In honor of Hispanic Heritage Month, we want to celebrate half a decade of achievement for the Hispanic Impact Fund, a signature program of Austin Community Foundation that works to build a stronger, more equitable Central Texas for our Hispanic families, friends, and neighbors. As we explore the history of the fund, starting from its official launch in 2017, we’ll also look ahead toward its fifth grants cycle—the largest to date, set to award half a million dollars to 16 nonprofits in December.
Why establish the Hispanic Impact Fund?
One in every three people in Central Texas identify as Latino—this means nearly one million Latinos now call this region home, with this figure expected to grow significantly in the next decade. Despite this growth, Latinos are being left out of Austin’s booming economy and the opportunities it presents due to systemic barriers in education, health, society, and the workforce. This perpetuates a racial wealth divide felt by many Latino families across generations.
You can learn more about this in our 2021 report that examines the landscape of economic mobility for Latino families through four critical areas: early childhood education, health and wellness, job skills and entrepreneurship, and leadership development. These impact areas were defined by community leaders to address the most pressing needs of the community through our grantmaking work, which provides unrestricted, general operating funding for local Latino-led and Latino-serving nonprofits.
Community Voice: Seeking Latino Perspectives
While data and statistics are a crucial part of the Hispanic Impact Fund’s work, they only tell part of the story. To holistically address the disparities in our community, ACF embarked on a journey to seek out Latino voices. We aimed to hear their stories, understand their needs, and work collaboratively to make a real impact. Listening to the community directly is essential to creating meaningful change.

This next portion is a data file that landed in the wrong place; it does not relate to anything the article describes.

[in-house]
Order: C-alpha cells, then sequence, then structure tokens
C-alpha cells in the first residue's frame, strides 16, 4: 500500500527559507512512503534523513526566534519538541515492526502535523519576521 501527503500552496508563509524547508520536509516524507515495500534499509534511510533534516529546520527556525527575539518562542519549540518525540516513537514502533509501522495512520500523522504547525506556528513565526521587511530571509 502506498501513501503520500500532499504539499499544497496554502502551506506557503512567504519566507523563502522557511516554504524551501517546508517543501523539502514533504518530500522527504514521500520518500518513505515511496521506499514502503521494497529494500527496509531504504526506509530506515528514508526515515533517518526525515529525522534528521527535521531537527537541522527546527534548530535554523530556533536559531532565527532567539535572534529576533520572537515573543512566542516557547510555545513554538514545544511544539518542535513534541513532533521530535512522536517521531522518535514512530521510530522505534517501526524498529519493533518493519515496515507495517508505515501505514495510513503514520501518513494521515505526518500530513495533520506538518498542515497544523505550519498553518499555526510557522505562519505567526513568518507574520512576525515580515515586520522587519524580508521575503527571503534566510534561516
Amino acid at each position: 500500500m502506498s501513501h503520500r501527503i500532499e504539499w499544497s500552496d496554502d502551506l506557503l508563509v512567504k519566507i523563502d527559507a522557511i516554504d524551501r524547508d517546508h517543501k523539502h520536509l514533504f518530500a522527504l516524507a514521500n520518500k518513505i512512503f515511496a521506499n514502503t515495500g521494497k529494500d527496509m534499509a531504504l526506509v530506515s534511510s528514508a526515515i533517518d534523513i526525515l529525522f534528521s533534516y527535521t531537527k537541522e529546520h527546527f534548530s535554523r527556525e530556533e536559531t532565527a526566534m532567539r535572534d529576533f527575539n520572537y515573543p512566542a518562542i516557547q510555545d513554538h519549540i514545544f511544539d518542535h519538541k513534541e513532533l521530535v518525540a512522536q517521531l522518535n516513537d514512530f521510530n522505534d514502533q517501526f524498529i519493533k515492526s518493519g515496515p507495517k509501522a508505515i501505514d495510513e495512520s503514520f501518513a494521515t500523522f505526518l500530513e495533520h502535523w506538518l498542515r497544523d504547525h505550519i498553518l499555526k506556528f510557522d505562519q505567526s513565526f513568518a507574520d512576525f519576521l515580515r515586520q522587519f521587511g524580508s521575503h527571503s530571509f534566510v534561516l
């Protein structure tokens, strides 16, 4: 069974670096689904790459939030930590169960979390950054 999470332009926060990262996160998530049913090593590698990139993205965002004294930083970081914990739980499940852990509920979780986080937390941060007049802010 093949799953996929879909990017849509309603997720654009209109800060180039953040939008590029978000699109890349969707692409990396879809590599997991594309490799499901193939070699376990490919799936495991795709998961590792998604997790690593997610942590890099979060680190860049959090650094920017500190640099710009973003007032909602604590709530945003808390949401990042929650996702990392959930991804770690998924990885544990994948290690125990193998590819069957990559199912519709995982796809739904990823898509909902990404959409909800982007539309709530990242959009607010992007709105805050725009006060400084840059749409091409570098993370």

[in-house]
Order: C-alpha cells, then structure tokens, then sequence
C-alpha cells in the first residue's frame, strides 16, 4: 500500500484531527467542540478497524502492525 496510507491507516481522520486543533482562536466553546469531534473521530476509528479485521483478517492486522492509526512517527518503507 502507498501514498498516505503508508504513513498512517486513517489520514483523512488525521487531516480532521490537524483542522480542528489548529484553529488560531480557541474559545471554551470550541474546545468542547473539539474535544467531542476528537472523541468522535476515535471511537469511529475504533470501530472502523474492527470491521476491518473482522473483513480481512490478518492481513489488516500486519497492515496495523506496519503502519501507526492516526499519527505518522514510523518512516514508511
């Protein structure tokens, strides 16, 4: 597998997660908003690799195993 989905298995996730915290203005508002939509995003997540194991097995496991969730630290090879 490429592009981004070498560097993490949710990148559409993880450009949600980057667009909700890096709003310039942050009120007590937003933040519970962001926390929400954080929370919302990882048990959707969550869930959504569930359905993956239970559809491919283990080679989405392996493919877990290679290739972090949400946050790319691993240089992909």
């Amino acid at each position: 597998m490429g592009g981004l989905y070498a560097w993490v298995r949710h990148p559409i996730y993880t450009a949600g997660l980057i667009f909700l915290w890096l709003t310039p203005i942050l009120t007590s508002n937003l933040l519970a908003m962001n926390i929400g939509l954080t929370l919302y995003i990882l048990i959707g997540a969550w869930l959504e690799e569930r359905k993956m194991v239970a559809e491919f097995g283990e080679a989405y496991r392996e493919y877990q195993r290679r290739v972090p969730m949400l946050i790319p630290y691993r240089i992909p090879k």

This is why, while it has grown significantly, the Hispanic Impact Fund remains a community-led initiative stewarded by a passionate and active Steering Committee. Our collective-giving model continues to be at the heart of our identity, highlighting how every dollar raised contributes to our grantmaking and overall impact.
- Supporting Latino-led and Latino-serving organizations: The Hispanic Impact Fund has provided over 45 grants to 36 Latino-serving organizations, each working tirelessly to uplift and empower our Latino community.
- COVID-19 Response: The Hispanic Impact Fund awarded $70,000 in rapid-response grants in 2020. The challenges brought on by the pandemic informed our future strategies, emphasizing the importance of unrestricted, multi-year grant funding and the involvement of nonprofit voices throughout our work.
- Reports and Education: We’ve created two valuable reports and hosted numerous educational programs to promote awareness and understanding of the contributions and challenges Latinos face.
- Events and Celebrations: We’ve celebrated the vibrancy of Latino culture through events like Somos Austin and Latino Monologues y Dialogues.
- Over $1 Million in Grants: Since awarding $180,000 during our first grants cycle in 2018, the Hispanic Impact Fund has grown exponentially and proudly granted its one-millionth dollar in 2022.
Why Invest in the Hispanic Impact Fund?
Investing in our Central Texas Latino community is about addressing systemic barriers to build a brighter future for all of Austin. Our commitment to this vision drives our efforts every day.
Whether you’ve been with us since the beginning or are hearing about the Hispanic Impact Fund for the first time, we invite you to be part of this collective effort to uplift and empower Latinos in Central Texas. If you’d like to join us, make your gift today.
Adiee Gonzales is the Program Manager of the Hispanic Impact Fund.
A note on terminology: In the United States, there is a complex discussion between the terms Hispanic, Latino, and Latinx for individuals of Latin American descent. And if you were born in Texas, there is an additional identifier — Tejano — that further adds to that complexity. These terms are valid because they represent real people and experiences across multiple generations. Each term is used by individuals and institutions alike to identify and collect data on white and non-white individuals across our community. For the purposes of this blog, we have adopted the terms Latino and Hispanic.